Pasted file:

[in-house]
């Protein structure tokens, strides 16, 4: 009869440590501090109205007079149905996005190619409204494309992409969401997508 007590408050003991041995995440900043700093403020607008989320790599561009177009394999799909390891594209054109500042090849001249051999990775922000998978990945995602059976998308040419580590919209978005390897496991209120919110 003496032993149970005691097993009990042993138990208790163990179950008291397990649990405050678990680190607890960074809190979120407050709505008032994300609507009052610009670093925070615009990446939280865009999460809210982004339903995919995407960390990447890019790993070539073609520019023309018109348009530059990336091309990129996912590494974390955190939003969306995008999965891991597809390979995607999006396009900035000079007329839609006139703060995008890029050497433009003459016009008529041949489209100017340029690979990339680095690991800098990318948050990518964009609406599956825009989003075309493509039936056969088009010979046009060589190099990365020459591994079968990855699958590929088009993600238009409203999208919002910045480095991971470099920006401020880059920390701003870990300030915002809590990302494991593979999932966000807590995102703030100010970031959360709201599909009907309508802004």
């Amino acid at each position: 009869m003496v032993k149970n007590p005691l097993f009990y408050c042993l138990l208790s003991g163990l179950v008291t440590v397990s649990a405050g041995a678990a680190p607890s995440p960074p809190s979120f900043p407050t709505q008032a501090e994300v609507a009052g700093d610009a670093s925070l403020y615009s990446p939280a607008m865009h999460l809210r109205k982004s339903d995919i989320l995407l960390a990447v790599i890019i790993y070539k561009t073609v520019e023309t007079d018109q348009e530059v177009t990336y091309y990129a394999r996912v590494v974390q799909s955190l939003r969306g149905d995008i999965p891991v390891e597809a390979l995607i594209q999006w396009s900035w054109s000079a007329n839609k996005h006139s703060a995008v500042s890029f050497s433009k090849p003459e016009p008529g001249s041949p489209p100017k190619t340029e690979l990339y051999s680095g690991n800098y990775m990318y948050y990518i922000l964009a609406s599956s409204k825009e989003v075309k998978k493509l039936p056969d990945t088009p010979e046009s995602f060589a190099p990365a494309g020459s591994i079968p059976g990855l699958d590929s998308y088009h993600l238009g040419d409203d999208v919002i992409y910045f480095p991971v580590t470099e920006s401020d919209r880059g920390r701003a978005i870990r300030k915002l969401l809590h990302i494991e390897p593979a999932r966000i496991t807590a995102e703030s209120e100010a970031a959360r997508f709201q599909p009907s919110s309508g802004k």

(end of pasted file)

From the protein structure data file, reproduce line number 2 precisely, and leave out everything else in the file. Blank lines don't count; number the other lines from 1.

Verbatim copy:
């Protein structure tokens, strides 16, 4: 009869440590501090109205007079149905996005190619409204494309992409969401997508 007590408050003991041995995440900043700093403020607008989320790599561009177009394999799909390891594209054109500042090849001249051999990775922000998978990945995602059976998308040419580590919209978005390897496991209120919110 003496032993149970005691097993009990042993138990208790163990179950008291397990649990405050678990680190607890960074809190979120407050709505008032994300609507009052610009670093925070615009990446939280865009999460809210982004339903995919995407960390990447890019790993070539073609520019023309018109348009530059990336091309990129996912590494974390955190939003969306995008999965891991597809390979995607999006396009900035000079007329839609006139703060995008890029050497433009003459016009008529041949489209100017340029690979990339680095690991800098990318948050990518964009609406599956825009989003075309493509039936056969088009010979046009060589190099990365020459591994079968990855699958590929088009993600238009409203999208919002910045480095991971470099920006401020880059920390701003870990300030915002809590990302494991593979999932966000807590995102703030100010970031959360709201599909009907309508802004």